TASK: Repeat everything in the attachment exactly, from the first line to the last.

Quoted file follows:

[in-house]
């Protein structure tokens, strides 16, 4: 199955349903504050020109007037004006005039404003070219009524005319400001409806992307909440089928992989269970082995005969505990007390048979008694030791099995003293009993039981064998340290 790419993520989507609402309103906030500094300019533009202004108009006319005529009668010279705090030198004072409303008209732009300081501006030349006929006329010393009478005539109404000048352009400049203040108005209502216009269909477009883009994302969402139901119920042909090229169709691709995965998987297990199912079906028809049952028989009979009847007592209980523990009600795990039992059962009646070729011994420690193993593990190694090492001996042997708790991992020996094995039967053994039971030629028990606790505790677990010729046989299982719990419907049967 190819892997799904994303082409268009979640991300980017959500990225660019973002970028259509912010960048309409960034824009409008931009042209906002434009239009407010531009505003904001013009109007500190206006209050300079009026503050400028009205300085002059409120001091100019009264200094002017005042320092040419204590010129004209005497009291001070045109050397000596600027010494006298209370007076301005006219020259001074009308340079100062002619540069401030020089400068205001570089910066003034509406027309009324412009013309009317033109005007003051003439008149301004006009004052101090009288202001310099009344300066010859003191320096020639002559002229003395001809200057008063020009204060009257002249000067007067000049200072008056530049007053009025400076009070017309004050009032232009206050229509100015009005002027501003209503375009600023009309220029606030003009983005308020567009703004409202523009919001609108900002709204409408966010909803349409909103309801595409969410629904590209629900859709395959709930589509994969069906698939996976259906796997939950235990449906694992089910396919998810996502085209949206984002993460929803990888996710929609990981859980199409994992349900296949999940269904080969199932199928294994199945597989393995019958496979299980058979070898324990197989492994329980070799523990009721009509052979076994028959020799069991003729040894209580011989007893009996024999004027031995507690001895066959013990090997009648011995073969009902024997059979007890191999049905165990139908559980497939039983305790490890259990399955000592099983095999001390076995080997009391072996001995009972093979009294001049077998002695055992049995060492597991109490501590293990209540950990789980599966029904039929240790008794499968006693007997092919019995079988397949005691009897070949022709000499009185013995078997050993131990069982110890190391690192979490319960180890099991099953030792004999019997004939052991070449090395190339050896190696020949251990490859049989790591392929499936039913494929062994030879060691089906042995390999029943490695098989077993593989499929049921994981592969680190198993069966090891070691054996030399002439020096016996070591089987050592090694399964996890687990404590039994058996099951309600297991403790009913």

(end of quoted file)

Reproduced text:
[in-house]
């Protein structure tokens, strides 16, 4: 199955349903504050020109007037004006005039404003070219009524005319400001409806992307909440089928992989269970082995005969505990007390048979008694030791099995003293009993039981064998340290 790419993520989507609402309103906030500094300019533009202004108009006319005529009668010279705090030198004072409303008209732009300081501006030349006929006329010393009478005539109404000048352009400049203040108005209502216009269909477009883009994302969402139901119920042909090229169709691709995965998987297990199912079906028809049952028989009979009847007592209980523990009600795990039992059962009646070729011994420690193993593990190694090492001996042997708790991992020996094995039967053994039971030629028990606790505790677990010729046989299982719990419907049967 190819892997799904994303082409268009979640991300980017959500990225660019973002970028259509912010960048309409960034824009409008931009042209906002434009239009407010531009505003904001013009109007500190206006209050300079009026503050400028009205300085002059409120001091100019009264200094002017005042320092040419204590010129004209005497009291001070045109050397000596600027010494006298209370007076301005006219020259001074009308340079100062002619540069401030020089400068205001570089910066003034509406027309009324412009013309009317033109005007003051003439008149301004006009004052101090009288202001310099009344300066010859003191320096020639002559002229003395001809200057008063020009204060009257002249000067007067000049200072008056530049007053009025400076009070017309004050009032232009206050229509100015009005002027501003209503375009600023009309220029606030003009983005308020567009703004409202523009919001609108900002709204409408966010909803349409909103309801595409969410629904590209629900859709395959709930589509994969069906698939996976259906796997939950235990449906694992089910396919998810996502085209949206984002993460929803990888996710929609990981859980199409994992349900296949999940269904080969199932199928294994199945597989393995019958496979299980058979070898324990197989492994329980070799523990009721009509052979076994028959020799069991003729040894209580011989007893009996024999004027031995507690001895066959013990090997009648011995073969009902024997059979007890191999049905165990139908559980497939039983305790490890259990399955000592099983095999001390076995080997009391072996001995009972093979009294001049077998002695055992049995060492597991109490501590293990209540950990789980599966029904039929240790008794499968006693007997092919019995079988397949005691009897070949022709000499009185013995078997050993131990069982110890190391690192979490319960180890099991099953030792004999019997004939052991070449090395190339050896190696020949251990490859049989790591392929499936039913494929062994030879060691089906042995390999029943490695098989077993593989499929049921994981592969680190198993069966090891070691054996030399002439020096016996070591089987050592090694399964996890687990404590039994058996099951309600297991403790009913």